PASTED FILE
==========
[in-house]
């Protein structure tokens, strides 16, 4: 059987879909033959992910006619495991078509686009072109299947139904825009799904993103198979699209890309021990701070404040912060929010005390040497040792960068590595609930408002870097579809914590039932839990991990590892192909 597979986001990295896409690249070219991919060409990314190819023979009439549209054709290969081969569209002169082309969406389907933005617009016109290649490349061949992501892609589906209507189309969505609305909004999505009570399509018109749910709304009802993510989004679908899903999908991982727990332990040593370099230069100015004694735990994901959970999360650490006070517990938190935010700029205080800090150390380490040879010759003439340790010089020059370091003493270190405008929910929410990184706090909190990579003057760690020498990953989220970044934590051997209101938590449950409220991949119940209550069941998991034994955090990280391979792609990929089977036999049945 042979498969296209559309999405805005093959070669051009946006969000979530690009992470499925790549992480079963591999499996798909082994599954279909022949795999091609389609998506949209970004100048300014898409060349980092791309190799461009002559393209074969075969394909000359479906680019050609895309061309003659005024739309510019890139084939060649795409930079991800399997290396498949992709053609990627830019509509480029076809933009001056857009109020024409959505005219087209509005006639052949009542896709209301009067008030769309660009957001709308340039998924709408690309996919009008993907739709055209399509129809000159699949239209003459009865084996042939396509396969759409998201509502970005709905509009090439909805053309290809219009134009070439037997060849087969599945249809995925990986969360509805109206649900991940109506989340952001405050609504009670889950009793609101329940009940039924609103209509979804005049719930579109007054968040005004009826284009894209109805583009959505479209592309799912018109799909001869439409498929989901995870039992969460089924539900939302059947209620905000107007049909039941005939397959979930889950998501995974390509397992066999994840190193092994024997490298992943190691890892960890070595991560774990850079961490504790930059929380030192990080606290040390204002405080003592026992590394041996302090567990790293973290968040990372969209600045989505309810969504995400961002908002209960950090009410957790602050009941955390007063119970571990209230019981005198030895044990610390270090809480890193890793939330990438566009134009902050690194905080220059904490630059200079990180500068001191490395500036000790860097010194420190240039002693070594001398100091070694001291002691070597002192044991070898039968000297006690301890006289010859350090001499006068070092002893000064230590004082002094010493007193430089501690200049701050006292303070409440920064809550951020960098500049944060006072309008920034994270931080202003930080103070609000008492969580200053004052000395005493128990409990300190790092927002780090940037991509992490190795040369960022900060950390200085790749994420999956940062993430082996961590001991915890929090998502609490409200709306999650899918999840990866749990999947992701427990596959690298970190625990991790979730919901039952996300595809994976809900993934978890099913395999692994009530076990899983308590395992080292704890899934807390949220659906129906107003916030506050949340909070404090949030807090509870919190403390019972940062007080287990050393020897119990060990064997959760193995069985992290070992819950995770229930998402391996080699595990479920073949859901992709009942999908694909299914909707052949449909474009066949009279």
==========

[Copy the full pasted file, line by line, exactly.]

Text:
[in-house]
């Protein structure tokens, strides 16, 4: 059987879909033959992910006619495991078509686009072109299947139904825009799904993103198979699209890309021990701070404040912060929010005390040497040792960068590595609930408002870097579809914590039932839990991990590892192909 597979986001990295896409690249070219991919060409990314190819023979009439549209054709290969081969569209002169082309969406389907933005617009016109290649490349061949992501892609589906209507189309969505609305909004999505009570399509018109749910709304009802993510989004679908899903999908991982727990332990040593370099230069100015004694735990994901959970999360650490006070517990938190935010700029205080800090150390380490040879010759003439340790010089020059370091003493270190405008929910929410990184706090909190990579003057760690020498990953989220970044934590051997209101938590449950409220991949119940209550069941998991034994955090990280391979792609990929089977036999049945 042979498969296209559309999405805005093959070669051009946006969000979530690009992470499925790549992480079963591999499996798909082994599954279909022949795999091609389609998506949209970004100048300014898409060349980092791309190799461009002559393209074969075969394909000359479906680019050609895309061309003659005024739309510019890139084939060649795409930079991800399997290396498949992709053609990627830019509509480029076809933009001056857009109020024409959505005219087209509005006639052949009542896709209301009067008030769309660009957001709308340039998924709408690309996919009008993907739709055209399509129809000159699949239209003459009865084996042939396509396969759409998201509502970005709905509009090439909805053309290809219009134009070439037997060849087969599945249809995925990986969360509805109206649900991940109506989340952001405050609504009670889950009793609101329940009940039924609103209509979804005049719930579109007054968040005004009826284009894209109805583009959505479209592309799912018109799909001869439409498929989901995870039992969460089924539900939302059947209620905000107007049909039941005939397959979930889950998501995974390509397992066999994840190193092994024997490298992943190691890892960890070595991560774990850079961490504790930059929380030192990080606290040390204002405080003592026992590394041996302090567990790293973290968040990372969209600045989505309810969504995400961002908002209960950090009410957790602050009941955390007063119970571990209230019981005198030895044990610390270090809480890193890793939330990438566009134009902050690194905080220059904490630059200079990180500068001191490395500036000790860097010194420190240039002693070594001398100091070694001291002691070597002192044991070898039968000297006690301890006289010859350090001499006068070092002893000064230590004082002094010493007193430089501690200049701050006292303070409440920064809550951020960098500049944060006072309008920034994270931080202003930080103070609000008492969580200053004052000395005493128990409990300190790092927002780090940037991509992490190795040369960022900060950390200085790749994420999956940062993430082996961590001991915890929090998502609490409200709306999650899918999840990866749990999947992701427990596959690298970190625990991790979730919901039952996300595809994976809900993934978890099913395999692994009530076990899983308590395992080292704890899934807390949220659906129906107003916030506050949340909070404090949030807090509870919190403390019972940062007080287990050393020897119990060990064997959760193995069985992290070992819950995770229930998402391996080699595990479920073949859901992709009942999908694909299914909707052949449909474009066949009279």